Part Two of My UPCAT Experience
Hello hello!!! Gravity, two days to go before Day 1 of THE DAY!!!
Anyway, you nervous UPCAT takers are in for another treat, because three other successful UPCAT takers have been so generous with their time to encourage you with your upcoming endeavor.
Let’s begin with Engr. Jeffrey Paulo Perez’s (who insists on being called “Jeffrey” from now on, because mas tutyal daw pakinggan ang “Jeffrey”, bilang papunta na siyang Belgium in a month..Huhuhu!) UPCAT experience.
(took the UPCAT in…basta a not-so-long time ago; graduated cum laude from UP Los Banos with a degree in Chemical Engineering despite:
1. being president of three student organizations
2. and moments like telling the jeepney driver “Para!” prematurely just to give another Chem Eng student lascivious looks while the latter was playing volleyball at DL Umali Freedom Park, and of wearing eyeshadow to class)
I only had one dream in high school—to get into UP. Back then, I believed that being an Iskolar ng Bayan will be an affirmation of my insatiable hunger for knowledge, a validation that I am meant for greater things, and, most importantly, a proof that all of our family’s sacrifices have finally paid off.
Just days before UPCAT 2014, let’s see how terrorific I was during that fateful day.
My UPCAT schedule was set on a Sunday at 6:30 AM. I did not have that much sleep the night before. I was very anxious even though I have prepared myself academically. I was assigned [to take the test] at the CEM Function Hall, which I decided to visit a day before just to make sure that I won’t get lost.
On exam day, I arrived at the assigned room 30 minutes before the examination starts so that I will have time to calm my nerves. There were already a lot of students when I got there. I felt so out-of-place because everyone had someone to talk to (or someone to panic with). They also crammed extra topics that they think will be essential for UPCAT. I had to plug-in my earphones and blast some feel-good music so that I won’t feel nervous and distracted.
Then, a few minutes before 6:30 AM, the examiner asked us to enter the room and proceed into our assigned seats. My seat assignment was near a tower-type air conditioning unit. Fortunately, I brought a jacket with me because I heard there was this kid who peed in his pants while in the lecture hall. The first subtest administered was Science. In our batch, most of the questions came from General Science and Physics, a few from Chemistry and a little bit on Biology. Of course I was very happy with the question mix since it was like competing once again in Science and Chemistry Olympiads. Furthermore, there were questions on optics and sound, my two favorite topics on Physics. Nevertheless, I was very confident with the first subtest. There were a few items which I was not really familiar with so I had to use my powers of deduction (Naaaaaaks! In short, hinulaan ko.).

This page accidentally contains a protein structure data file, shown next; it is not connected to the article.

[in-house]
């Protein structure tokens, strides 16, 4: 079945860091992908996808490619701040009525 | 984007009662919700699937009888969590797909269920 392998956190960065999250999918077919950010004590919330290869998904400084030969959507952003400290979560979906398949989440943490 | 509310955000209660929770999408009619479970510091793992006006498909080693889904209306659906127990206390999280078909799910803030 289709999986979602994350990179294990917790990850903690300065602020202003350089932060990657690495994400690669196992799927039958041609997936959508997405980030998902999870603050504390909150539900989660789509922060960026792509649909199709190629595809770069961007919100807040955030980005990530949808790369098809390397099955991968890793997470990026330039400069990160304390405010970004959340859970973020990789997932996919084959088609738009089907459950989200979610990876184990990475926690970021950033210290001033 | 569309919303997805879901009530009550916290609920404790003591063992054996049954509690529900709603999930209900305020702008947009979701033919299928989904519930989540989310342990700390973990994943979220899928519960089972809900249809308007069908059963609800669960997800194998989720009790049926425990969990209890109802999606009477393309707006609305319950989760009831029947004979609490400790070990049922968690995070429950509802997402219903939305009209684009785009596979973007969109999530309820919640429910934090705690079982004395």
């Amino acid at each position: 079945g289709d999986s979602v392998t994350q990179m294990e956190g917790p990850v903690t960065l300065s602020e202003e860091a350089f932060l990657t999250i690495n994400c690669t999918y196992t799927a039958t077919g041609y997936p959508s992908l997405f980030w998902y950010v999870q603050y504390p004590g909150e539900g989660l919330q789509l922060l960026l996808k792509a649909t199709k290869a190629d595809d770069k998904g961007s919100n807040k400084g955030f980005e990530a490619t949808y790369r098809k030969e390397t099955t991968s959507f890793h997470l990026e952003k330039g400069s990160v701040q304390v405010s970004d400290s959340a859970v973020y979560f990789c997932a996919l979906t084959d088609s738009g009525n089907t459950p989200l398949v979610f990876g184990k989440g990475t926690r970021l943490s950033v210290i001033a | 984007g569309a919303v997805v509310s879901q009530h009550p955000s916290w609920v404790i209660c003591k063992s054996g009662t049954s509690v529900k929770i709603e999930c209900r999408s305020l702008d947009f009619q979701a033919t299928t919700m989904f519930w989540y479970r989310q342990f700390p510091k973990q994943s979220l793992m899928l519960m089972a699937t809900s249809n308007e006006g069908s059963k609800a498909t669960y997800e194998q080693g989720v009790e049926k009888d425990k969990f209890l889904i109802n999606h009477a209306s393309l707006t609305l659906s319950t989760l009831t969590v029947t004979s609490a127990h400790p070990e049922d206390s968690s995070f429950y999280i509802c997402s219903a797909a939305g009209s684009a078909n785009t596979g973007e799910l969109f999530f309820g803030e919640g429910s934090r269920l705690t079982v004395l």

I was aware of the “Right Minus 1⁄4 Wrong” rule, but I still decided to guess the answer for the other questions. Why, you ask? Statistically speaking, there is a very high chance of getting the answers correctly if you can eliminate other choices. While reviewing for UPCAT, I noticed that most of the choices in college reviewers can be narrowed down into two – leaving you with a 50:50 chance of getting a correct answer. As one of my colleagues in Brain Train, Sir Jhabs, pointed out, the deductions we would incur will be trivial if we “scientifically” guess the answers. I am not saying that you guess the answer for every blank item. I think it would be better if there are SOME questions that you choose to answer. If you feel guilty because you guessed “too many” items, most probably the others did the same thing. Remember that your UPCAT scores are in percentile so guessing MAY increase your rank.
The next subtest was Mathematics. Now, this one is a tricky subtest. Many questions were from Algebra and Geometry (especially the shaded areas). I think the subtest was constructed so that many students won’t be able to finish. I, for one, finished just in time, meaning I had no time to review some of my answers. So you better be fast and not think twice if you want to finish the exam in time! Just remember all the shortcuts and techniques we taught you so that you won’t be MA-BA-GAL (Hi Sir Mark!). And, yes, that’s the Brain Train Advantage!
For Language Proficiency and Reading Comprehension, they were a combination of English and Filipino questions and passages. Also, there were some editorial cartoons and caricatures that were asked to be interpreted. I can say that the difficulty of the last two remaining subtest during our batch was moderate, not too easy but not too difficult.
I did not bring food during the exam because I know I won’t have time to eat. Just like what I did in my Philippine Science High School Entrance Test, I brought a chocolate bar and bottled water, in case I got hungry. I also did not eat heavy breakfast so that I won’t feel drowsy or go the comfort room to do some “dirty business”. After the most grueling five hours of my life, I emerged feeling victorious in the depths of that highly academic lair. I felt like a winner because I know I just conquered one of the most difficult college entrance exams in the country. And, most of all, I felt satisfied because I know I am already one step onward to a bright future, no way but UP!